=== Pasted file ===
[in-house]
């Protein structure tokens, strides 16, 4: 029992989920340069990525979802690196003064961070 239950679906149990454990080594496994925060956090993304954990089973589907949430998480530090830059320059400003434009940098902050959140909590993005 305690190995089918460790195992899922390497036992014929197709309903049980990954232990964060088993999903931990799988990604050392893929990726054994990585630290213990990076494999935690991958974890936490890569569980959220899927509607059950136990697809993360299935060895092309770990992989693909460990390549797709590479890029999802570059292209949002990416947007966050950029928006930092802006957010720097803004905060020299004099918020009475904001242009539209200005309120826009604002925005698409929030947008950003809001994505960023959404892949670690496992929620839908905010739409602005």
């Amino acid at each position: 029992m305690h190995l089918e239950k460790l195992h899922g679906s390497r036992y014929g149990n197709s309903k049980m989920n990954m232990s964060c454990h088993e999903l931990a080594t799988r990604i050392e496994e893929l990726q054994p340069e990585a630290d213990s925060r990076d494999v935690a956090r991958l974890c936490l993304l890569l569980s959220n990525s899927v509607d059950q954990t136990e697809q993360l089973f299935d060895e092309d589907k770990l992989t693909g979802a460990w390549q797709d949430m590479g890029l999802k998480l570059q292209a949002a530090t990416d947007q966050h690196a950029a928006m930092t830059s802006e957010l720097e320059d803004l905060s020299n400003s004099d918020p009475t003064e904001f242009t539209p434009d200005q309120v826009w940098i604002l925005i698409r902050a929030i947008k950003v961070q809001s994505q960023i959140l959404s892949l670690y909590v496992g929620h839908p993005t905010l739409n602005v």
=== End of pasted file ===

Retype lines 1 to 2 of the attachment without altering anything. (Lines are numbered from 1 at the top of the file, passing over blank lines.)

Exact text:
[in-house]
């Protein structure tokens, strides 16, 4: 029992989920340069990525979802690196003064961070 239950679906149990454990080594496994925060956090993304954990089973589907949430998480530090830059320059400003434009940098902050959140909590993005 305690190995089918460790195992899922390497036992014929197709309903049980990954232990964060088993999903931990799988990604050392893929990726054994990585630290213990990076494999935690991958974890936490890569569980959220899927509607059950136990697809993360299935060895092309770990992989693909460990390549797709590479890029999802570059292209949002990416947007966050950029928006930092802006957010720097803004905060020299004099918020009475904001242009539209200005309120826009604002925005698409929030947008950003809001994505960023959404892949670690496992929620839908905010739409602005």